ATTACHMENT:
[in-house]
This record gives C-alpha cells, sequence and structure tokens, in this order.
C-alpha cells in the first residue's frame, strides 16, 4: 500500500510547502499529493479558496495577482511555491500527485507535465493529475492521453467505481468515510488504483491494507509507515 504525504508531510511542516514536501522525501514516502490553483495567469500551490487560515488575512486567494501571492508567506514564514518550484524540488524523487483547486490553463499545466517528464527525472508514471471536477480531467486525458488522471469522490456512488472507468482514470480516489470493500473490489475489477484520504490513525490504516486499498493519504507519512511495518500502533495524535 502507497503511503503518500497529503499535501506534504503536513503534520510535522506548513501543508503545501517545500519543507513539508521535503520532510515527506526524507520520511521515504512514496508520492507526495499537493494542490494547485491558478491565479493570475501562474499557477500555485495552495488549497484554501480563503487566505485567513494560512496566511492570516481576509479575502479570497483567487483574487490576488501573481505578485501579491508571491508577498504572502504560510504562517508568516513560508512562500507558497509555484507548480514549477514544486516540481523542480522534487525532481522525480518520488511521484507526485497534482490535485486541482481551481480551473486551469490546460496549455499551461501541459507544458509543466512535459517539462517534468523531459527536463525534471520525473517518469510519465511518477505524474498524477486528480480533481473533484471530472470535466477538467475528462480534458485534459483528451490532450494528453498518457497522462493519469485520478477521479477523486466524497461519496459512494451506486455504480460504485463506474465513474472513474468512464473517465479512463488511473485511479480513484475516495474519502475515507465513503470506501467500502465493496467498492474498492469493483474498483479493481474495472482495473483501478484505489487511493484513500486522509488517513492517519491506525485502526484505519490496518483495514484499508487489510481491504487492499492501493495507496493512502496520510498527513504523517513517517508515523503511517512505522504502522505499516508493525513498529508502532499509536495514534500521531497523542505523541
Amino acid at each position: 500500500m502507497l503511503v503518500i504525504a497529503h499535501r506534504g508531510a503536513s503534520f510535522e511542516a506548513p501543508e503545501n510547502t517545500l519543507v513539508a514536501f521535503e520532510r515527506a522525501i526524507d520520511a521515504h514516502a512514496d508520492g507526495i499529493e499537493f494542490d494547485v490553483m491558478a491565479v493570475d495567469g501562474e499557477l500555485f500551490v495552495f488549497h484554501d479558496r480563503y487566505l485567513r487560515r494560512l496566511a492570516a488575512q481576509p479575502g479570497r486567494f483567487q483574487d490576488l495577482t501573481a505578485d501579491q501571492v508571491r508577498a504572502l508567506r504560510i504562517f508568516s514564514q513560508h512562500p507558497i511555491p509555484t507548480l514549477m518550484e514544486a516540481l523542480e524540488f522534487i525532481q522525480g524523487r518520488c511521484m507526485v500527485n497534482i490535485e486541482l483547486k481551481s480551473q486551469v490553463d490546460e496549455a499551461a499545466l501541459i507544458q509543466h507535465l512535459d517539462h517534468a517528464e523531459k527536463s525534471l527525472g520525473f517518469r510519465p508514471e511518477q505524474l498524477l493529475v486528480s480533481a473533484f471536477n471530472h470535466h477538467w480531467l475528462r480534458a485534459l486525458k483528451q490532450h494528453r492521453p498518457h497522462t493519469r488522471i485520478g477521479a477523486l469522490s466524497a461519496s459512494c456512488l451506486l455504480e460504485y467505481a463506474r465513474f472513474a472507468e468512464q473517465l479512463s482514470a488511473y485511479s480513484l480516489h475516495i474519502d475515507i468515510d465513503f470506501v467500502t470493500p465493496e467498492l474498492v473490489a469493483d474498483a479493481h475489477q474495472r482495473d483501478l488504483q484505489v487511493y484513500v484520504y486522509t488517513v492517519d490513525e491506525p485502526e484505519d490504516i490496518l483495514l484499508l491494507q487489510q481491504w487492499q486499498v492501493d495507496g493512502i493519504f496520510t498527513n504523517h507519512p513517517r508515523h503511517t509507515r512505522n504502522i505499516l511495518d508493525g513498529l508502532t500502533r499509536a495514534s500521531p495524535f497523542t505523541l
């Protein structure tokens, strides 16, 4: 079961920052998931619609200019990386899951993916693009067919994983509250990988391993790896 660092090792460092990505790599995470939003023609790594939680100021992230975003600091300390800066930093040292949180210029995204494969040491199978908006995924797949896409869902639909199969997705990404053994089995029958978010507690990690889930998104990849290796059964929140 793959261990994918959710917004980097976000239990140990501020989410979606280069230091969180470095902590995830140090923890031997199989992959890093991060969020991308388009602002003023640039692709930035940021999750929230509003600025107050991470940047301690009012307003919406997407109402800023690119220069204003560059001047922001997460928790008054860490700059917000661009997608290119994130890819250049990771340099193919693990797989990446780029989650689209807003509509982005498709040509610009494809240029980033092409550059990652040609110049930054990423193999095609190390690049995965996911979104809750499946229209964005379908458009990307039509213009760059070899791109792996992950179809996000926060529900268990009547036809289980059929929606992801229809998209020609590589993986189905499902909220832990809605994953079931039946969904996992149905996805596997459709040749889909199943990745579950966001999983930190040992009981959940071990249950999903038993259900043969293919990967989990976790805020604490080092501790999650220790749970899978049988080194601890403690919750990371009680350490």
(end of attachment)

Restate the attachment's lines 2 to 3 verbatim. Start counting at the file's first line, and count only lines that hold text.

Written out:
This record gives C-alpha cells, sequence and structure tokens, in this order.
C-alpha cells in the first residue's frame, strides 16, 4: 500500500510547502499529493479558496495577482511555491500527485507535465493529475492521453467505481468515510488504483491494507509507515 504525504508531510511542516514536501522525501514516502490553483495567469500551490487560515488575512486567494501571492508567506514564514518550484524540488524523487483547486490553463499545466517528464527525472508514471471536477480531467486525458488522471469522490456512488472507468482514470480516489470493500473490489475489477484520504490513525490504516486499498493519504507519512511495518500502533495524535 502507497503511503503518500497529503499535501506534504503536513503534520510535522506548513501543508503545501517545500519543507513539508521535503520532510515527506526524507520520511521515504512514496508520492507526495499537493494542490494547485491558478491565479493570475501562474499557477500555485495552495488549497484554501480563503487566505485567513494560512496566511492570516481576509479575502479570497483567487483574487490576488501573481505578485501579491508571491508577498504572502504560510504562517508568516513560508512562500507558497509555484507548480514549477514544486516540481523542480522534487525532481522525480518520488511521484507526485497534482490535485486541482481551481480551473486551469490546460496549455499551461501541459507544458509543466512535459517539462517534468523531459527536463525534471520525473517518469510519465511518477505524474498524477486528480480533481473533484471530472470535466477538467475528462480534458485534459483528451490532450494528453498518457497522462493519469485520478477521479477523486466524497461519496459512494451506486455504480460504485463506474465513474472513474468512464473517465479512463488511473485511479480513484475516495474519502475515507465513503470506501467500502465493496467498492474498492469493483474498483479493481474495472482495473483501478484505489487511493484513500486522509488517513492517519491506525485502526484505519490496518483495514484499508487489510481491504487492499492501493495507496493512502496520510498527513504523517513517517508515523503511517512505522504502522505499516508493525513498529508502532499509536495514534500521531497523542505523541